As I mentioned above, I find the world to be a really big, dangerous place where no one can be trusted and I am never really safe. For me, a trusted life partner would represent the one and only person with whom I could share everything. I could share all of my feelings and strange musings and personal eccentricities knowing that I would not be annihilated by this special person the way I would if I shared these things with anyone else. I would finally have a place to rest my back against and I would provide the same for this person. She would be the one place of safety outside of my own mind.
 

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Discussion Starter · #8 ·
I don't consider myself secretive, but if I think about it as an outside observer, I certainly am. I don't share my inner world with anyone, for the most part. As far as partners go, that main relationship is always the deepest one for me. However, there are certain things I can only say to a friend and not my lover. So... sharing confidences is something that I value deeply, and something I enjoy. There's also something nice, keeping things just for myself.

There's something very comforting, about being understood. Accepted. Especially without having to say much of anything, but someone knows you well enough to gauge your reaction.
So true.
 

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Discussion Starter · #9 ·
I have recently been considering the idea that "most people who are 5's are not really 5's," as they are a rare type. Thus, I may not be a 5. However I still relate a lot to the 5 descriptions, and have yet to do further research. So a 5 I am, for now ;)

This being said, I relate to some of this synopsis. I definitely become confident with someone I trust rather quickly (and often trust way too easily), and feel I make a great partner/lover. But I've never had a partner I have really been comfortable with on a level which I could share my secrets (so to speak). I also consider "sharing my secrets" to be metaphorical, and for me (as an INTP) much more on an emotional level. For instance, I may not share with her my feelings of despair on the very rare occasions I have them.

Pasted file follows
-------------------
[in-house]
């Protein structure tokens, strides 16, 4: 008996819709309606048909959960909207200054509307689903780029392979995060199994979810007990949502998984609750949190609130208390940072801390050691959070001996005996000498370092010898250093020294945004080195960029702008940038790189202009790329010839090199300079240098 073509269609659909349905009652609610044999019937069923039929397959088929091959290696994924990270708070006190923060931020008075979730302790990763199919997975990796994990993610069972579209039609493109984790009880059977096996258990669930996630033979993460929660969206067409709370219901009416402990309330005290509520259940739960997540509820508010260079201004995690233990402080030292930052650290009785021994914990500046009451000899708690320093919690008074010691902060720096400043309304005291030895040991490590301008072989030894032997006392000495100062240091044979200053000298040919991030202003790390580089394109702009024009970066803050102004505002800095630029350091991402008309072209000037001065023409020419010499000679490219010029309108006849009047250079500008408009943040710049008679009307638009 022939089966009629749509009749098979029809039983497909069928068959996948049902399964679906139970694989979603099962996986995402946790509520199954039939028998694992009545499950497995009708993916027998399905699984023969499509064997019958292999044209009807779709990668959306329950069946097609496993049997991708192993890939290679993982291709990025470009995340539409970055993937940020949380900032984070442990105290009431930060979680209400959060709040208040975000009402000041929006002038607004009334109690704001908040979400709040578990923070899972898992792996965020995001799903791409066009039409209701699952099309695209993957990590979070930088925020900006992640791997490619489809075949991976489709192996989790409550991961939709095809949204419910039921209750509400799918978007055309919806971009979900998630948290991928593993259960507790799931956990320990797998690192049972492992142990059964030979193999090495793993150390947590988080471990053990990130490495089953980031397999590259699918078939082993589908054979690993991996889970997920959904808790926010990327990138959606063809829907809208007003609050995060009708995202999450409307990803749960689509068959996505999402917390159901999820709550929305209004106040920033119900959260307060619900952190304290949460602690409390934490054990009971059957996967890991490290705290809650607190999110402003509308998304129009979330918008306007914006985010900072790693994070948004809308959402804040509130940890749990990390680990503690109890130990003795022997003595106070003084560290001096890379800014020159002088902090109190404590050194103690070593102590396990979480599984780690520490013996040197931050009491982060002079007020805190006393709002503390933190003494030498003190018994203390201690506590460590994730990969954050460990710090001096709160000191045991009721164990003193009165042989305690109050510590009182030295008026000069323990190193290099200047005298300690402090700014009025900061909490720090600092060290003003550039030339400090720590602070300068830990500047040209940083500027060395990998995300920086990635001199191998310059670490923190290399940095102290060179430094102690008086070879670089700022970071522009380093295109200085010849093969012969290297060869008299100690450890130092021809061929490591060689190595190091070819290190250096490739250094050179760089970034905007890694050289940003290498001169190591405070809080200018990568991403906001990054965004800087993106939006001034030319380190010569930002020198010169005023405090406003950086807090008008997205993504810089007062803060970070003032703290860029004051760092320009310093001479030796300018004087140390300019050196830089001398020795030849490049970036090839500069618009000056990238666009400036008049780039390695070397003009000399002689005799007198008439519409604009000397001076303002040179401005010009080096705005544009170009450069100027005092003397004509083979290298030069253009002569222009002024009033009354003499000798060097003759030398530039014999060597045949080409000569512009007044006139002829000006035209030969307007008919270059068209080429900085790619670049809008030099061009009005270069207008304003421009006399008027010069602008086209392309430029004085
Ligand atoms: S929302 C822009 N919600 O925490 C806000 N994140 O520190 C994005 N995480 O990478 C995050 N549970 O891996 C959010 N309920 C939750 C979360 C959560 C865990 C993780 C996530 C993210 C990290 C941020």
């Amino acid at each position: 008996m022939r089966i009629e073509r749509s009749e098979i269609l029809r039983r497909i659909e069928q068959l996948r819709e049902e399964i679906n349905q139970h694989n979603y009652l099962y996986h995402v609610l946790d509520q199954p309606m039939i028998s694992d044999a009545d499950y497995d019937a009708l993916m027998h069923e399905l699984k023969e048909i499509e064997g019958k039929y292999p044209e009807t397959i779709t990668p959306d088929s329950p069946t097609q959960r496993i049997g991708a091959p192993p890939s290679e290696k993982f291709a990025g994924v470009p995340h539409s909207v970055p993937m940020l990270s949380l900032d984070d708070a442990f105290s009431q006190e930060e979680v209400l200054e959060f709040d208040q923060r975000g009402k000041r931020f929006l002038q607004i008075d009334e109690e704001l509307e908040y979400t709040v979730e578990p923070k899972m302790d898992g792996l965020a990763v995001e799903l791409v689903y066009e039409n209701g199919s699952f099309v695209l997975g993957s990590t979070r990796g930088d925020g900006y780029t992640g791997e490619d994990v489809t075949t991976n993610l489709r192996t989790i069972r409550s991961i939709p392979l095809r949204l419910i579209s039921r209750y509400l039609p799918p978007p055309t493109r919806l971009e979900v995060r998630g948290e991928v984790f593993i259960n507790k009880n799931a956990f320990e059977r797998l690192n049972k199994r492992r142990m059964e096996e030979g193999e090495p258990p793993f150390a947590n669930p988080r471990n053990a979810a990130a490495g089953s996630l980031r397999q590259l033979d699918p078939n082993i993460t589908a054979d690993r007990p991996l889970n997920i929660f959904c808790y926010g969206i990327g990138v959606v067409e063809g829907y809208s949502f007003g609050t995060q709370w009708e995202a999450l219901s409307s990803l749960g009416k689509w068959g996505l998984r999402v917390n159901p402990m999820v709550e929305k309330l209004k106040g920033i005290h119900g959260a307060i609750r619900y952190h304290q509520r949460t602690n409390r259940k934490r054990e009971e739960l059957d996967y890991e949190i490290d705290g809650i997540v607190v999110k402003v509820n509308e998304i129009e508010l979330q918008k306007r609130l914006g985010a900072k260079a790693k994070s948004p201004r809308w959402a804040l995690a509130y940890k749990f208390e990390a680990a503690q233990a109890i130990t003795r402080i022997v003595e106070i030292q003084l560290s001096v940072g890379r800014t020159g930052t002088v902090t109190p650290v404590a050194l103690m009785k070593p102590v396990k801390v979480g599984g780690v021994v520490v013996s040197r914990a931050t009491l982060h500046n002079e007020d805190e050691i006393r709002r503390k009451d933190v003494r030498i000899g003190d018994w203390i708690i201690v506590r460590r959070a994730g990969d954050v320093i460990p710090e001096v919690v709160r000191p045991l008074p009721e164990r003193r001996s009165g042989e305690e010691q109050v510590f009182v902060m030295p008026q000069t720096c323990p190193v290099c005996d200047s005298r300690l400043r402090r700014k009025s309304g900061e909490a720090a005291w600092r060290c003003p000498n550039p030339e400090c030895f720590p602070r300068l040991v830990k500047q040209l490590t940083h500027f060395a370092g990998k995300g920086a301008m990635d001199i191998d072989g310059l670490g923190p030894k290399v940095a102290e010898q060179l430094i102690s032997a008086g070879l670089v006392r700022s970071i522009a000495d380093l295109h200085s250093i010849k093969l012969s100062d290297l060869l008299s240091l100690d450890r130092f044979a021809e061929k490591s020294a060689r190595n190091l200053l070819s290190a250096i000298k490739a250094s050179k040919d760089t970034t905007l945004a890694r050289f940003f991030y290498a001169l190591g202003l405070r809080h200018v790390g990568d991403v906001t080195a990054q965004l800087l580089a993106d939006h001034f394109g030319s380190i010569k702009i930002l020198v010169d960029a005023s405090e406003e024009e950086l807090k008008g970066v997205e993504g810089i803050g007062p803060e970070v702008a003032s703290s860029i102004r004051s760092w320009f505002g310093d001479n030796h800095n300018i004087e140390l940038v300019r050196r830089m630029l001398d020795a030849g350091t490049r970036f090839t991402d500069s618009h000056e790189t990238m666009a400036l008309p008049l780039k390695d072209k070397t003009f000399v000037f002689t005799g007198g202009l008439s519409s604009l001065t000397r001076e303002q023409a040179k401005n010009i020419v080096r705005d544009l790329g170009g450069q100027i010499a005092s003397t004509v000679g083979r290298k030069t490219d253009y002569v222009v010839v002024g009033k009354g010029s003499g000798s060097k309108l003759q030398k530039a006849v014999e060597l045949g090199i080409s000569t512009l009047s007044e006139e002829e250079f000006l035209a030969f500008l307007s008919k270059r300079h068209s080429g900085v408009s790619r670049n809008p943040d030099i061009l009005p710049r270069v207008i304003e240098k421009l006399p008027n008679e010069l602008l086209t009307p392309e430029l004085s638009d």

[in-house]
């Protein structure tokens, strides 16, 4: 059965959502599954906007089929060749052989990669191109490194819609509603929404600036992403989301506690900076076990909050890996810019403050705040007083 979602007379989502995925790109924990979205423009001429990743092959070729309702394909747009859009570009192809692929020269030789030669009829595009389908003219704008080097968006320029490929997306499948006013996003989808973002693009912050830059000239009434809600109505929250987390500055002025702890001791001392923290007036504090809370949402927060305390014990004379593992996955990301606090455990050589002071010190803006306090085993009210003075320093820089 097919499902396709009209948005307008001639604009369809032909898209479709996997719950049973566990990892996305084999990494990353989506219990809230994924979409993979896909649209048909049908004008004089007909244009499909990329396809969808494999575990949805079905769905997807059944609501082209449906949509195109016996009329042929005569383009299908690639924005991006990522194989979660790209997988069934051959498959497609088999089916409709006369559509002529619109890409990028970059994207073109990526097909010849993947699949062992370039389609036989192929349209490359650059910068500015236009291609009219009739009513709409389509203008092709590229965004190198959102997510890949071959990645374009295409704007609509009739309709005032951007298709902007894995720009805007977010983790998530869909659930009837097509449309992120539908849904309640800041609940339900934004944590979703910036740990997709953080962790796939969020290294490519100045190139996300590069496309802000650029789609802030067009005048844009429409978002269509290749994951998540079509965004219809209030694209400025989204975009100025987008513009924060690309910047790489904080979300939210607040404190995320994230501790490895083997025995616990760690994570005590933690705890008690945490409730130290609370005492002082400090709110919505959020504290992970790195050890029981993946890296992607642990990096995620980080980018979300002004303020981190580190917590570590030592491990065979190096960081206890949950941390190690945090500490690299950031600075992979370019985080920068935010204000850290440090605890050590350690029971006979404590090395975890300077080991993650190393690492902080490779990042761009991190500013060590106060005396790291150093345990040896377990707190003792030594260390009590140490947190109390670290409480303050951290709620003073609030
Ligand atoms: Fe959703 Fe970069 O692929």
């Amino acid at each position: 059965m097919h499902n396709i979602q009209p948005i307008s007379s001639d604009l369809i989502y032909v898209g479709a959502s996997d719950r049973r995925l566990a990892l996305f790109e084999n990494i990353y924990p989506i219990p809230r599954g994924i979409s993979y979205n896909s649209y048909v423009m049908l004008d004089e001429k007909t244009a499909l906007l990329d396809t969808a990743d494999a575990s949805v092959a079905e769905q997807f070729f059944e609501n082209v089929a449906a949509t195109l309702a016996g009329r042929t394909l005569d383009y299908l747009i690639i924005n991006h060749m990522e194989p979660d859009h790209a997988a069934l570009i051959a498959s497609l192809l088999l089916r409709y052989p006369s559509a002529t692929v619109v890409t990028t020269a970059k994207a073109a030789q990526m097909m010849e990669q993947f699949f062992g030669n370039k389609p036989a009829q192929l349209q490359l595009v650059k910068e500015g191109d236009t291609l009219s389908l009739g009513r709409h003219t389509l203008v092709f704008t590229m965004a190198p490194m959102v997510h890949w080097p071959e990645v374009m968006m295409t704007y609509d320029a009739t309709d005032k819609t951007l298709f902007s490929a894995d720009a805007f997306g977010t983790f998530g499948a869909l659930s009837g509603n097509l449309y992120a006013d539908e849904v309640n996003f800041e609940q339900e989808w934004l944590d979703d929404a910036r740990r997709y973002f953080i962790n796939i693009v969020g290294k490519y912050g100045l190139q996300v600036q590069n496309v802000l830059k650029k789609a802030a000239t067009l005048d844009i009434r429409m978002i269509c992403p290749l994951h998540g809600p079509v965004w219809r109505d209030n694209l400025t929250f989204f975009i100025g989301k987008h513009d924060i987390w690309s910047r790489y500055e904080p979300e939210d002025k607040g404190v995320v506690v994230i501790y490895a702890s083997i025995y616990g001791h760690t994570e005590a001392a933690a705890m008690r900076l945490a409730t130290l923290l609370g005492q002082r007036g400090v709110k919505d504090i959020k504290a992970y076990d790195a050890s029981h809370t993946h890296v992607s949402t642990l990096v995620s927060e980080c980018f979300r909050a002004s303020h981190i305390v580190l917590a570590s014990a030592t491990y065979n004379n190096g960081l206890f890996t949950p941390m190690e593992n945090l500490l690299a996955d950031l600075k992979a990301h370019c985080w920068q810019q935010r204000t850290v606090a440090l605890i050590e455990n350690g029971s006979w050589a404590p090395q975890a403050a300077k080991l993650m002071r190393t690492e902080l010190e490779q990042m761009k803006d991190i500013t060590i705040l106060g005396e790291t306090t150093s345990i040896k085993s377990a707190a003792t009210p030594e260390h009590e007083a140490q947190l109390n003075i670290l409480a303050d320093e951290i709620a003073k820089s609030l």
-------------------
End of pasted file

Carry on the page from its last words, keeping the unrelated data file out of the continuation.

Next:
My secrets are also often unknown or secret to me as well, as I've not truly stopped to analyze a lot of my own feelings in life.
Just as a reference point, Naranjo called Sx five the non-five five. I kinda get that with examples like Kurt Cobain (Sx/Sp 5w4)...

Socionics - the16types.info - Naranjo's Subtypes
 

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I'm going to break ranks here and say that I absolutely do consciously maintain secrecy. Though I will say that it's not like I just think secrets are fun. My secrecy is a function of necessity. I effortlessly maintain an outward image of impenetrable stoicism, but internally I fear that I am actually extremely sensitive and vulnerable.

For this reason I consciously add more and more defenses. Chief among these defenses are secrecy. The less people know about me, the less they can hurt me. This means remaining detached and never becoming too close. Showing emotions or excessive personal information feels like I'm sending an open invitation for predation from a relentlessly hostile outside world.



The Sx dominance manifests as a constant longing for companionship and closeness. Sharing with a single trusted loved one is not about trading secrets like baseball cards. It's about finally finding someone with whom I can let my guard down. I really really relate to the "us against the world" line.

As I mentioned above, I find the world to be a really big, dangerous place where no one can be trusted and I am never really safe. For me, a trusted life partner would represent the one and only person with whom I could share everything. I could share all of my feelings and strange musings and personal eccentricities knowing that I would not be annihilated by this special person the way I would if I shared these things with anyone else. I would finally have a place to rest my back against and I would provide the same for this person. She would be the one place of safety outside of my own mind.
I relate to nearly every word of this. The only difference for me is that the "secretive" behavior, which manifests as a sort of guardedness, is largely subconcious and involuntary. I'll occasionally become aware of it in hindsight, but it's my default, self-protective mode, so I can't seem to "turn it off" for the sake of relationships. That's why my relationships can't recover from a significant breach of trust. If someone does manage to wear that wall away and win me over, and then deliberately hurts me, that wall goes back up between us, taller and thicker than before, and there is literally nothing they can do to bring it down again. It's not even a choice for me...I literally CANNOT open up to them again. They are forever categorized in my mind as "demonstrated to be unsafe" and I can't - not won't but can't - trust them again no matter how much I might want to or how hard I try. There's always going to be distance between us, a noticeable detachment on my part, that signals the death of the relationship.